Date/Time: Mon 08 Dec - Tue 09 Dec / All Day
Location: Monash University Law Chambers
Confirmed invited speakers:
Professor Bruce Johnson, Macquarie University/University of Turku/University of Glasgow
Carolyn Stevens, Monash University
For centuries, the street has been a site for making music. Itinerant musicians, street-vendors, buskers and beggars have played, sung, chanted, whistled, eavesdropped, stolen and improvised music on or near streets. Travel writers, novelists and ethnographers have attempted to capture the music of the street while the police, moral reformers, and governments have sought to control, regulate and sometimes legislate against the noise of streets arising from musical activity.
‘Street Music: An International Conference’ will be of interest not only to music scholars in the broad fields of musicology and ethnomusicology but also to scholars of literary and cultural studies, communications, urban planning and sociology covering any historical or geographical context.
Suggested topics could include (but are not limited by):
1. Definitions of the street music and parameters and paradigms such definitions suggest especially in non-Western contexts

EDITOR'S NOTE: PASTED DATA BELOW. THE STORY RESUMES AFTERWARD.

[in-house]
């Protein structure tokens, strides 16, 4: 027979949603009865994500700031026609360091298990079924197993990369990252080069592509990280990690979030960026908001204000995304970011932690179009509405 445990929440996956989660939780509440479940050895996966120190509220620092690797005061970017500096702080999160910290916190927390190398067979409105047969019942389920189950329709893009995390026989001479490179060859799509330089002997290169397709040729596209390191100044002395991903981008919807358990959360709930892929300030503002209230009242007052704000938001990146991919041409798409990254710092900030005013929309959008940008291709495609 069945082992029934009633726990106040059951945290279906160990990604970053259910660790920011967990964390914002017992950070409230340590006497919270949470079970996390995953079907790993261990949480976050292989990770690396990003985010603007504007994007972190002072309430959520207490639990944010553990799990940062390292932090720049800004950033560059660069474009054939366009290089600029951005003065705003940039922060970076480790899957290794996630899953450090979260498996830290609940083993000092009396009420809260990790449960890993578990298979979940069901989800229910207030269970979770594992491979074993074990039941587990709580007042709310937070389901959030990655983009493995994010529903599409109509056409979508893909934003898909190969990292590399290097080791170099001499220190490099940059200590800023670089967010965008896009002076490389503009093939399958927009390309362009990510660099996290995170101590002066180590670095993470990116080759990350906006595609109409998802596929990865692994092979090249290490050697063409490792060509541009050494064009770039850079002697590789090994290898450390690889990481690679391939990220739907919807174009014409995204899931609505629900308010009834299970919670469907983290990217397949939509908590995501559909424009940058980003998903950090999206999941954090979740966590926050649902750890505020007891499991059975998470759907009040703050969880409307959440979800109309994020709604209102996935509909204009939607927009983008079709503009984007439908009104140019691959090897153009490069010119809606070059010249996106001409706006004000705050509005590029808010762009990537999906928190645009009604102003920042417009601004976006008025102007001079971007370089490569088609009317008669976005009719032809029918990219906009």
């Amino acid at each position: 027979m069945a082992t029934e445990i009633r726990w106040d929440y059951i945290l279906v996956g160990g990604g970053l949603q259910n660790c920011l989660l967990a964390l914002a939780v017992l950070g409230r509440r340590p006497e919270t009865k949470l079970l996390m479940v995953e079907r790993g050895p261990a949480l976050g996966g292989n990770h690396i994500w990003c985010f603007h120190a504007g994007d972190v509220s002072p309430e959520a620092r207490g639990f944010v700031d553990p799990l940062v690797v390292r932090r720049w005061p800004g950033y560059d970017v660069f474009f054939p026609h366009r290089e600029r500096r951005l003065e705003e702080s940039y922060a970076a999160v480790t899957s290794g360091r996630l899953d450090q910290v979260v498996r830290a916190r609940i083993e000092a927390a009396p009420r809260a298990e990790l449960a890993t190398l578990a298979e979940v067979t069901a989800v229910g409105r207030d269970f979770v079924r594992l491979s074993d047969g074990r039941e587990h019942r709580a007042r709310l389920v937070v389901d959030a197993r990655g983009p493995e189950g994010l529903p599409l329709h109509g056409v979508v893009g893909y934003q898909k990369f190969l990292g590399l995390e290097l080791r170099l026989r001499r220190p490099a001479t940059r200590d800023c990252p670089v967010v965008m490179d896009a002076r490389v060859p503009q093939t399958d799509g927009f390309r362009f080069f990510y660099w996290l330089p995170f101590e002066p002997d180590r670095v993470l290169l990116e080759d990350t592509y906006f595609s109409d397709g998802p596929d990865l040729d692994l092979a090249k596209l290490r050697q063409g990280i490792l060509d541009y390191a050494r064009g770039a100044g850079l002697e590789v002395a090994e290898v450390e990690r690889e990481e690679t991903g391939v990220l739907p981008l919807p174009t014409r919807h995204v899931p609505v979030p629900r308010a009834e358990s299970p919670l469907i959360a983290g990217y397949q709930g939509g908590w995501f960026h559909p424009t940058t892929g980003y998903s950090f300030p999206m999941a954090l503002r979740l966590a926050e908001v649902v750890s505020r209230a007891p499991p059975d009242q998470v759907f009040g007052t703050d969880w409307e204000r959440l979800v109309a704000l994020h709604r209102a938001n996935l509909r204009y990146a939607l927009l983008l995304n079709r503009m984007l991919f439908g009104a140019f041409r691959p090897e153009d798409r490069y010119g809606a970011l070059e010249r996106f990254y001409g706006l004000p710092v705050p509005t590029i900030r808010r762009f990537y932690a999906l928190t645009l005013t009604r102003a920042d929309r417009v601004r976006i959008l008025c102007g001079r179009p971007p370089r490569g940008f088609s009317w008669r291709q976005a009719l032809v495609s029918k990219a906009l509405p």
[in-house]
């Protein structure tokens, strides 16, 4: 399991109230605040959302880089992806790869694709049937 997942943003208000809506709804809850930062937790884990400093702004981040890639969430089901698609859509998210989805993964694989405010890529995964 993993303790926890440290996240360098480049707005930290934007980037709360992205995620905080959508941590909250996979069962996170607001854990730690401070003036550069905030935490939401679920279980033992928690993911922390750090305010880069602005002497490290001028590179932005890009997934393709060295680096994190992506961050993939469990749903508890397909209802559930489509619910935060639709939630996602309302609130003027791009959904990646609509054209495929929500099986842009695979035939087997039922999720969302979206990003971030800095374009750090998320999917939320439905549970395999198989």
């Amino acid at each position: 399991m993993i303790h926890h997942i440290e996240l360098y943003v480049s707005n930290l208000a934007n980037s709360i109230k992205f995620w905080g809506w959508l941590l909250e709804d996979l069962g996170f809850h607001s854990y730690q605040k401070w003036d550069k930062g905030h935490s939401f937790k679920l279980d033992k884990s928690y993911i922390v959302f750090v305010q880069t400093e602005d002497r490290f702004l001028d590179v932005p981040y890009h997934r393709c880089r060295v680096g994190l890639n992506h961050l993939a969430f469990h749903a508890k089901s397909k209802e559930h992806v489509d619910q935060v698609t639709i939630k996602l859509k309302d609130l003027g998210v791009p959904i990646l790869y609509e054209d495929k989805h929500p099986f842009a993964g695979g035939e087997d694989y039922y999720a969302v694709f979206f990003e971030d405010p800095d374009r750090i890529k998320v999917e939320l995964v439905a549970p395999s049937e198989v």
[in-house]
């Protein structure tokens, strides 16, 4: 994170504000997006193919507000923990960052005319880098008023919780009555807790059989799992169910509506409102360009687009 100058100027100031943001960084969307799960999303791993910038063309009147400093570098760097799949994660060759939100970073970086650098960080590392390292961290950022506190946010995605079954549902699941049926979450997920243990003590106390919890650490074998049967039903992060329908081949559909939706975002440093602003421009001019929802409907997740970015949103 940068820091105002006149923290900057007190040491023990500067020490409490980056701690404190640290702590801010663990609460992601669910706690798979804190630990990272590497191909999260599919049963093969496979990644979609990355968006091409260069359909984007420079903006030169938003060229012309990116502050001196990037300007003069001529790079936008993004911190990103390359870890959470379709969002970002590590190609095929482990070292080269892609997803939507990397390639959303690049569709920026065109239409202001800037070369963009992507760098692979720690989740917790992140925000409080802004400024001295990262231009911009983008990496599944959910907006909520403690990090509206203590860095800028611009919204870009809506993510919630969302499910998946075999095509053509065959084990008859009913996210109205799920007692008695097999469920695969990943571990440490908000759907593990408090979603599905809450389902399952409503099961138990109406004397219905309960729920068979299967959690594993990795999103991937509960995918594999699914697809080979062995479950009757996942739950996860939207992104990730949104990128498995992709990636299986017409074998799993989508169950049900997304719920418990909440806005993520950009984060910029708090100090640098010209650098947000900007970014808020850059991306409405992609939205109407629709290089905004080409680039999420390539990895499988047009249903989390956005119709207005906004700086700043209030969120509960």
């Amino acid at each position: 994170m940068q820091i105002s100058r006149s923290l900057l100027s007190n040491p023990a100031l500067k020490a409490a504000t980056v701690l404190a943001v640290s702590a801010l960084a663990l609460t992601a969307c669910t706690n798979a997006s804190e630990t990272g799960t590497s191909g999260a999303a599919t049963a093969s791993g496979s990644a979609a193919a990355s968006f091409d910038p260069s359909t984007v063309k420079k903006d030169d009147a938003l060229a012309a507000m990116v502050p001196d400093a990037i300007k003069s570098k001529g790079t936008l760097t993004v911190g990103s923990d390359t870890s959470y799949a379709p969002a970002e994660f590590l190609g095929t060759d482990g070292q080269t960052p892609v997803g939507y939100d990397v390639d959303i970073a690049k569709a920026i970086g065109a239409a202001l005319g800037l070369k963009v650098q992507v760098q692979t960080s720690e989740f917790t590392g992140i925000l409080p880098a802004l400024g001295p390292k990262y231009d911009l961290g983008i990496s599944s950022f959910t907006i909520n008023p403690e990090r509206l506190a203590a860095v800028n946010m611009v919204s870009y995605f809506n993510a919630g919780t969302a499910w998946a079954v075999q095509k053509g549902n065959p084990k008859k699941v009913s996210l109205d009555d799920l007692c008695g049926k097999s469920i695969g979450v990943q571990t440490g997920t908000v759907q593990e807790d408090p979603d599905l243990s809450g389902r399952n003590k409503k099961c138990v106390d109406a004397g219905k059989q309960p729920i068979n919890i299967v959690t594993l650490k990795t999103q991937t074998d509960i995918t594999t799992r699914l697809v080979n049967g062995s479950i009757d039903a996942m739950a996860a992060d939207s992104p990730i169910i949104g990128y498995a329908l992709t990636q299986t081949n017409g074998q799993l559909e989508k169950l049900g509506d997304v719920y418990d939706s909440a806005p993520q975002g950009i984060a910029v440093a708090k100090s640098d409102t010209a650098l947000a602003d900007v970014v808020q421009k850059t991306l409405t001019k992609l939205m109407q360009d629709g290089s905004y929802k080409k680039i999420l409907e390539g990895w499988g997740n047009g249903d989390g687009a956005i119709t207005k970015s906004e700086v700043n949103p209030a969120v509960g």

2. Relationship between street musicians and other musicians such as theatre musicians
3. Legislation (historical) that aimed to silence street music and musicians
4. Legislation (contemporary) that aims to regulate the street musician, parades, community festivals, etc.
5. Repertory including song and vocalizations such as humming and whistling
6. Representation of the street musician and music in the visual arts
7. Role that ethnographers (past and present) have played in the capturing of street sounds
8. Child / teen musicians: training and exploitation
9. Street cries
10. Instruments used and adapted for street performance and / or improvisation
11. Endangered street music
12. Role of shopping malls and supermarkets in using and exploiting recorded sound in the street
13. Flash mobs
Abstracts of approximately 300 words should be sent to Dr Paul Watt (firstname.lastname@example.org)
by 1 June 2014.
Individual papers should be 20 minutes with ten minutes allocated for questions.
Proposals for roundtables are encouraged and should comprise a chair and three presenters who will each speak for 20 minutes. The chair of a panel may also be one of the presenters.
The Abstracts Committee will advise of acceptance of papers by 1 July.
All papers presented at the conference will be considered for publication (in a revised and expanded format, and subject to peer review) for a book with a major scholarly publisher.
Abstracts Committee: Dr Paul Watt (chair), Dr Joel Crotty, Professor Margaret Kartomi, Dr Jonathan McIntosh, Dr Adrian McNeil, Alison Rabinovici